Whether it’s rattling off the top-ranked public universities, most affordable colleges or the institutions of higher learning where you’re most likely to have your wallet stolen, someone is always out there trying to quantify Temple.
In but the latest example of this list-centric list-mania, U.S. News and World Report released its latest rankings of medical, law and graduate schools. You may have heard something about it. Temple’s medical school was ranked second best in the city; a rank it undoubtedly earned.
Admittedly, this may not be too big of a deal for the average student. But I absolutely adore lists. They’re just a natural intersection of my interests in random areas of pop culture, ordinal structuring and arguing about stuff. Ask any one of my coworkers and they’ll tell you. I’ve managed to avoid hours of work by engaging in conversations about each NBA franchise’s all-time starting five, the pantheon of great TV shows and the Top 10 greatest hip-hop albums of all time. And I mean “engaging” less like how you would begin friendly banter and more in the sense of combat.
Yes, this might surprise some of you, but I’ve never struggled to express my opinions, and lists give me the perfect forum to do so. But even I have to admit that sometimes lists sort of corrupt the central concept of themselves.
Take, for example, U.S. News and World Report’s lists of graduate programs. As someone wrapping up this daunting process, I will readily admit the first place I went to try and untangle the massive web of information about the hundreds of programs that are out there was that very publication. It really helped me get a grasp on what exactly I was doing in the first place.
But what worries me is the inherent stench of objectivity that lurks around the whole thing.[blockquote who=”Zach Miley” what=”TTN designer”]And I mean ‘engaging’ less like how you would begin friendly banter and more in the sense of combat.[/blockquote]
After all, U.S. News and World Report doesn’t just pick names out of a hat or rely on a system of smoke signals. It has standards. It has a methodology. One that includes, “two types of data: expert opinions about program excellence and statistical indicators that measure the quality of a school’s faculty, research and students” and “surveys of administrators at more than 1,250 programs and more than 13,000 academics and professionals.”
All of that combines to equal an ordering that is meant to be as far removed from arbitrary as it can possibly be.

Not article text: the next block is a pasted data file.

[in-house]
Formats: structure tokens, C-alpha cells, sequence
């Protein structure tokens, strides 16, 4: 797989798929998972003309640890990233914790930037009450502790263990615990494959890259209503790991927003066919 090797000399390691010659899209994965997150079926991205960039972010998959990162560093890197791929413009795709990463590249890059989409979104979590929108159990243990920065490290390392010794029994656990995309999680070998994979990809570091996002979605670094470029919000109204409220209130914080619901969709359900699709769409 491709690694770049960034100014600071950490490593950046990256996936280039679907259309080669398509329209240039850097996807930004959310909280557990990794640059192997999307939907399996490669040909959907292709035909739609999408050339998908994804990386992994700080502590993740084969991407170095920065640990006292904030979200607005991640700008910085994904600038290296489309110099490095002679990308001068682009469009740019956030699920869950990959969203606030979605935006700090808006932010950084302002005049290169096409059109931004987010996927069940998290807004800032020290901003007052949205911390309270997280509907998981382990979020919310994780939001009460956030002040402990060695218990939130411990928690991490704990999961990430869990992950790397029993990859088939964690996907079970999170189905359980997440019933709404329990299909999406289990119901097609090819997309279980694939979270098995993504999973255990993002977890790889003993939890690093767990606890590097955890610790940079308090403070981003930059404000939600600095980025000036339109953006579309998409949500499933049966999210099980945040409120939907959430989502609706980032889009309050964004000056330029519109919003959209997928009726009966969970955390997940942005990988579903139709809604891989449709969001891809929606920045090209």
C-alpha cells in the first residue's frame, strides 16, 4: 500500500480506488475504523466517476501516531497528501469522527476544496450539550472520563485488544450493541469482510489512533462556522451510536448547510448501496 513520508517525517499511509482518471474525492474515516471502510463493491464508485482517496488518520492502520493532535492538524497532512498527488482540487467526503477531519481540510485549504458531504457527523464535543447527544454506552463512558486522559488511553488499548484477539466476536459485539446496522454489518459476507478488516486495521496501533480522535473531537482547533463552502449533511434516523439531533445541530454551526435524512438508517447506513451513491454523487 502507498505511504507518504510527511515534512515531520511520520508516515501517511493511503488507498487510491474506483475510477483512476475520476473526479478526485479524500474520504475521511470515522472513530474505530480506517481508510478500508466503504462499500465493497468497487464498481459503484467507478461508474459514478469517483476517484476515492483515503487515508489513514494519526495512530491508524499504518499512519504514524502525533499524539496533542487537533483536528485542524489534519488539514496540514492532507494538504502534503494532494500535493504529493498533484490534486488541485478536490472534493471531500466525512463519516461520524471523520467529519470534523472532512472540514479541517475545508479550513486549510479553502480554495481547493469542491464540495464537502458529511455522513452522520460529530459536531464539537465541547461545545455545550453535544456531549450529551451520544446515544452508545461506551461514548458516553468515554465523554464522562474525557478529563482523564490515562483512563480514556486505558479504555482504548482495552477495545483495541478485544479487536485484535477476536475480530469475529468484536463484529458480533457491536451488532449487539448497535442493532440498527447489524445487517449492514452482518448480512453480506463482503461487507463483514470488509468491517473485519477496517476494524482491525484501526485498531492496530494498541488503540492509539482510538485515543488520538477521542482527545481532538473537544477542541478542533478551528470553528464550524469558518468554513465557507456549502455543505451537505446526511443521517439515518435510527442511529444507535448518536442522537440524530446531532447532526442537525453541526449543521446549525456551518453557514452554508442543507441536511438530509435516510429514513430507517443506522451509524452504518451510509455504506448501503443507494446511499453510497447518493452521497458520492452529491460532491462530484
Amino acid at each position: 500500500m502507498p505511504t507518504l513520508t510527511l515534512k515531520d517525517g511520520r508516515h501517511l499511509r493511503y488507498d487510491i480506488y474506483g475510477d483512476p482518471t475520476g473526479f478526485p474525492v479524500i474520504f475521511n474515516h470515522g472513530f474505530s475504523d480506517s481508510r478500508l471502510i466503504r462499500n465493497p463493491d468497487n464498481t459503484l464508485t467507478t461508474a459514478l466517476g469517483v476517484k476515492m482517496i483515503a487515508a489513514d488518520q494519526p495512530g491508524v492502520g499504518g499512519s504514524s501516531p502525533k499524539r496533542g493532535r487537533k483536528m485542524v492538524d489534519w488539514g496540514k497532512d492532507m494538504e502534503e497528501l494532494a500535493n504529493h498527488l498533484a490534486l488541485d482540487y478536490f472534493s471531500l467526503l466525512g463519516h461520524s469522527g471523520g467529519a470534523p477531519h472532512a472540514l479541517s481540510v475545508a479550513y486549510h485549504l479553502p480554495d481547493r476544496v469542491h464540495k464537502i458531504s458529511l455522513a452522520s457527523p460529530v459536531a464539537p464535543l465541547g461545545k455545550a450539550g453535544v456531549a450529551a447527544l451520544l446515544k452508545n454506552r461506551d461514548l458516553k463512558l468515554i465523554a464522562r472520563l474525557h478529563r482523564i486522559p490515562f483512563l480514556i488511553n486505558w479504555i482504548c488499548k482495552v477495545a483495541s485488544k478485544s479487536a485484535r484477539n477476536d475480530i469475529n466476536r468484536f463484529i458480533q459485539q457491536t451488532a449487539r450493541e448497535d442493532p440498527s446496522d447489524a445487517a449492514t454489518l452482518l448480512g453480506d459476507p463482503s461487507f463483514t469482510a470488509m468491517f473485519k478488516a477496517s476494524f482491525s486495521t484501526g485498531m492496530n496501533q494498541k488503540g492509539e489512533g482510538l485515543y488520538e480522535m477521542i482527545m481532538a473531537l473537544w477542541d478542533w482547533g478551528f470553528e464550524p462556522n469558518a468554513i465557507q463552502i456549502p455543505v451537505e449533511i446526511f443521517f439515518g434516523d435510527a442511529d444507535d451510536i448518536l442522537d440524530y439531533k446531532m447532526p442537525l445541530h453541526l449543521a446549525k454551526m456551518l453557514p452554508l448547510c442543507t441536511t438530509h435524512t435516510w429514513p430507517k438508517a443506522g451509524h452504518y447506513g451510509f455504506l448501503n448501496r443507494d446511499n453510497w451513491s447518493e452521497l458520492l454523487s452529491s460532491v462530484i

So as a consumer of this list, the only tool I should really need to decide where to invest the next sizeable chunk of my life – theoretically – is basic arithmetic. Which number is lowest should be the only question on my mind.
But of course that’s not the way it works out in practice, because this attempt at objectivity is like a square peg in the round hole of my innate subjectivity. We’re just not compatible. It can throw around all the “statistical indicators” it wants, but that really doesn’t apply too well to my individualized level.
Lists like this have, by necessity, clearly defined parameters that allow them to function as reliable sources of information for the greatest number of people possible. But it’s exactly those parameters that prevent it from adapting to my personal needs and it’s exactly those parameters that essentially render them useless past the initial stages of data gathering.
And that stubborn objectiveness, I believe, is where I have to draw the line. When I originally realized that a list was insufficient for my needs here, I began to worry that maybe this meant that I had dedicated so much of my time and enthusiasm to a broken system.
But I’ve come to believe that the system itself is fine, so long as the user knows how to utilize it properly. Lists have myriad purposes behind their shared structure – helpful, categorized bits of data, conversation starters and seriously anything to let me avoid actually working being just a short list of examples. You can’t appropriate a one-size-fits-all mentality to them no more than you can list all the various reasons that they’re great.
Zack Scott can be reached at email@example.com or on Twitter @ZackScott11.